Source: Optimization of power production, SIBAYAK GEOTHERMAL FIELD. (Geothermal Training Programme, Report 16 (2004) Reykjavík, Iceland.

    Righto. We have a roughly triangular area rich in hot springs that parallels the Great Sumatra Fault.

    en.wikipedia.org/wiki/Great_Sumatran_fault

    ‘The Indonesian island of Sumatra is located in a highly seismic area of the world. In addition to the subduction zone and the associated Sunda Arc off the west coast of the island, Sumatra also has a large strike-slip fault, the so-called Great Sumatran Fault, running the entire length of the island.

    This fault zone accommodates most of the strike-slip motion associated with the oblique convergence between the Indo-Australian and Eurasian plates. The fault ends in the north just below the city of Banda Aceh, which was devastated in the 2004 Indian Ocean earthquake.

    >>>>After the December 2004 earthquake, pressure on the Great Sumatran Fault has increased tremendously, especially in the north.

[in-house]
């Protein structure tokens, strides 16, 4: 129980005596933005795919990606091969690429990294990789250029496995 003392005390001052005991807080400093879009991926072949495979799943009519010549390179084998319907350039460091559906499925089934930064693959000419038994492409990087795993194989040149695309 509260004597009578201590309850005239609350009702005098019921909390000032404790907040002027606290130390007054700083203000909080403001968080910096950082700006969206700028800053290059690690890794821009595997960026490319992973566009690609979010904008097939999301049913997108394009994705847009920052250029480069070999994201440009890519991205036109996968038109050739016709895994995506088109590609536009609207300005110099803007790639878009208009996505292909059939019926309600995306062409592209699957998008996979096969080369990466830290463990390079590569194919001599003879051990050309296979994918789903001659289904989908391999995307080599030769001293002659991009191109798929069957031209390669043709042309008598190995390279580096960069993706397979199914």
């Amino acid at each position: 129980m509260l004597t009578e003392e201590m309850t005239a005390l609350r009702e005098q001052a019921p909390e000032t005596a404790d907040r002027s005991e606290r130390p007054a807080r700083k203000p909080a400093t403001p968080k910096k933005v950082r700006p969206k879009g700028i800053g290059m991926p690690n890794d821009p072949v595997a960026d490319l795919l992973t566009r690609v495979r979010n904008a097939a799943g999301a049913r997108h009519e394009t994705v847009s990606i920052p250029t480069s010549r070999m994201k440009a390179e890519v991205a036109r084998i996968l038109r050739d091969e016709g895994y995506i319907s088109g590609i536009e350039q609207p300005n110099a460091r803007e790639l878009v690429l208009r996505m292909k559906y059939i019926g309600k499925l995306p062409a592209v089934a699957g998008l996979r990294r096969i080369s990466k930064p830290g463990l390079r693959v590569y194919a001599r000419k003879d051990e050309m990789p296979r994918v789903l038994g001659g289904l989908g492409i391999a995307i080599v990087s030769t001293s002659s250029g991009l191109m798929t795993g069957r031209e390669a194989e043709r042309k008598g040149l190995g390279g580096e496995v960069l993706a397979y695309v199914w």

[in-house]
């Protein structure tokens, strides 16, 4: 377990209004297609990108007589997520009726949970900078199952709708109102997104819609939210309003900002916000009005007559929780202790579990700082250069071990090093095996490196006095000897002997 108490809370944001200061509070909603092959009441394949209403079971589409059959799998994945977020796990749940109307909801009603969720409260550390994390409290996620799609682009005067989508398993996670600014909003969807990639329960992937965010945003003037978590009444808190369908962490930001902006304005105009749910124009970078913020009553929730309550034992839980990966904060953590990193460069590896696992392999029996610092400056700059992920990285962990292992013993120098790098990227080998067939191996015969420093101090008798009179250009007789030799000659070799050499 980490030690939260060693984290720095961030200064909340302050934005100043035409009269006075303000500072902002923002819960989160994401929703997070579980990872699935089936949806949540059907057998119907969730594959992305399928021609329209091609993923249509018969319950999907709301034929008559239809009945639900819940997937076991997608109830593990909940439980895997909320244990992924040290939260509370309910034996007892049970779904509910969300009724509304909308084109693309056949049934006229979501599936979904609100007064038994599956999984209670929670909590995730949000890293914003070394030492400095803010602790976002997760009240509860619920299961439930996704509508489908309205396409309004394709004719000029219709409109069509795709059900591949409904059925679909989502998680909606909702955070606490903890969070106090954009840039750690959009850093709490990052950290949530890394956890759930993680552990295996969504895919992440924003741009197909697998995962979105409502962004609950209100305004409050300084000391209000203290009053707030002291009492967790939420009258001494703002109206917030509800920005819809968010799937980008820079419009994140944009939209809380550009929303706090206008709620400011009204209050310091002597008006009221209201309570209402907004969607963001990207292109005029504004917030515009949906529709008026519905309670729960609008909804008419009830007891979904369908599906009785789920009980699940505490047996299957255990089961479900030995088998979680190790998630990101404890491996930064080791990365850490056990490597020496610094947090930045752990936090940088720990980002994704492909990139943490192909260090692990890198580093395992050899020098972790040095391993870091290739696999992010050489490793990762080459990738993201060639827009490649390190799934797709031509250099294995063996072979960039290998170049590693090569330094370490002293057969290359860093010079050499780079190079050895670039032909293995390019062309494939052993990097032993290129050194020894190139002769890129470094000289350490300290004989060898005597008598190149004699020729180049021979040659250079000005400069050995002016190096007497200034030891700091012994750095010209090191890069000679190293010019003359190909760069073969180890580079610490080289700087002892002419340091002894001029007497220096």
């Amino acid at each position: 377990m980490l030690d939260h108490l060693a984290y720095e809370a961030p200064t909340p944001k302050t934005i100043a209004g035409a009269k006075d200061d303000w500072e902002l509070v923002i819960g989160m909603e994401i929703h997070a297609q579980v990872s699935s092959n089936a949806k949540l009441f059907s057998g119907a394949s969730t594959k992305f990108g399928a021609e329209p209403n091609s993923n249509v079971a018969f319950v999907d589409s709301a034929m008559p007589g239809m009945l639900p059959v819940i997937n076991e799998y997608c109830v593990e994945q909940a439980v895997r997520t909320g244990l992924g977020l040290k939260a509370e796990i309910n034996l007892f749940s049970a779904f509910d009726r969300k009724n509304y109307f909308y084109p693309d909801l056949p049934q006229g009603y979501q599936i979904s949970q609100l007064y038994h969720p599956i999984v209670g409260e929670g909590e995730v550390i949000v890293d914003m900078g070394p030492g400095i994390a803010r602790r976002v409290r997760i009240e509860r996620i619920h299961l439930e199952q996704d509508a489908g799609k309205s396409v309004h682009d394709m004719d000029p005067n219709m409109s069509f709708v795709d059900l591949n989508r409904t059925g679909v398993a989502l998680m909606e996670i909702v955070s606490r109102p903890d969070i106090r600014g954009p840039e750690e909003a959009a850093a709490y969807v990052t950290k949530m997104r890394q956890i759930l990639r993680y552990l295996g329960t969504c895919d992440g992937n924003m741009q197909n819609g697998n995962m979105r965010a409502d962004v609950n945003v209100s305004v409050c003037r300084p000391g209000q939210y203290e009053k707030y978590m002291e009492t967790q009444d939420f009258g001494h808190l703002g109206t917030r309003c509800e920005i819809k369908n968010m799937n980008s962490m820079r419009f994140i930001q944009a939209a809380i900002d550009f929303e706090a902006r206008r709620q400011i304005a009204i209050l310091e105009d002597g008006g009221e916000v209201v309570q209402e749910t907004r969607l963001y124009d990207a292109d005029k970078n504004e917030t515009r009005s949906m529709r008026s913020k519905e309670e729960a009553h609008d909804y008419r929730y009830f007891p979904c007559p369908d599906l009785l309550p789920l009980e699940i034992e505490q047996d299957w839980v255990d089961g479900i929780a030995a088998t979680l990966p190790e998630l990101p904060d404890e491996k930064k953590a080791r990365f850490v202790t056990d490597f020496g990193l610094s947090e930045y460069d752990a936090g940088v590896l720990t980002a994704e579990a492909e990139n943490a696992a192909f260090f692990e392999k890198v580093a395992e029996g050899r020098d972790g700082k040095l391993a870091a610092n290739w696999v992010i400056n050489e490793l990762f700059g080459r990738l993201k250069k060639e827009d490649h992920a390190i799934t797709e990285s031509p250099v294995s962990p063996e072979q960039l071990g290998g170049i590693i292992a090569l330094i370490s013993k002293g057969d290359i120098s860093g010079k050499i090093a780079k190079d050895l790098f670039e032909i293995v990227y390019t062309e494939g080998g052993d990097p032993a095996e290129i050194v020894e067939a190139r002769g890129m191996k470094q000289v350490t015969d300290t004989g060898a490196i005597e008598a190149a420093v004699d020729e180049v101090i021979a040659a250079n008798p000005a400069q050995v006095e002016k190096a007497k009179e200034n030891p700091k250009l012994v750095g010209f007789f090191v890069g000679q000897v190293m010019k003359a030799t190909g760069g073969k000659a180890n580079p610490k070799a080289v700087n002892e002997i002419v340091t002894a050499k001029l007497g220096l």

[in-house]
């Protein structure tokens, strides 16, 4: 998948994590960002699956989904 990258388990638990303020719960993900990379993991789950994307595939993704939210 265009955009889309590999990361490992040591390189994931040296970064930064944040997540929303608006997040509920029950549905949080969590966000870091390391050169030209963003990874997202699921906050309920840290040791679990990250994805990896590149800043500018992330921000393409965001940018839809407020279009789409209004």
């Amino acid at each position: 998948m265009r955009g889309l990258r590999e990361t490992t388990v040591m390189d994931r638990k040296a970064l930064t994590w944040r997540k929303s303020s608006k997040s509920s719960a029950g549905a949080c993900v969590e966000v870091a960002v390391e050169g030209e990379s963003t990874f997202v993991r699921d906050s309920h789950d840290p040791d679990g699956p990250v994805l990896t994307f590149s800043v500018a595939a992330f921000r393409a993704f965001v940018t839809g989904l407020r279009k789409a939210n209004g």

We have the northern end of this island dominated by a constrained and very large and powerful fault, that has increased in activity *markedly* since 2004. The volcanoes of interest lie parallel to this Great Fault.

    Now we have a jump in magmetic intrusion below a very quiet volcano considered ‘safe’ until a few days ago, having a more active neighbor with 2 active vents. We have geothermal field that supported the first power plant in Indonesia, one that is slated for expansion shortly.

    I wouldn’t be worried about an eruption. I would be very, very worried about another massive earthquake in the area.

    Somebody tap on PVMBG’s horn and get their attention. They have dozens of able geologists who should be looking for signs of rapidly increasing groundwater pressure, pronto!

  27. #28 Renato Rio
    August 29, 2010

    Couldn’t resist a quick lurking and… bingo!
    Hope the guys at PVMBG show your lucidity, Passerby.

  28. #29 small bulge
    August 29, 2010

    Sorry about the lack of posts….well the volcano bussiness is off season
    I’ve been not only frantically prepping for class and my Eyja talk….any news from Pall Einerson?
    or from the volcano front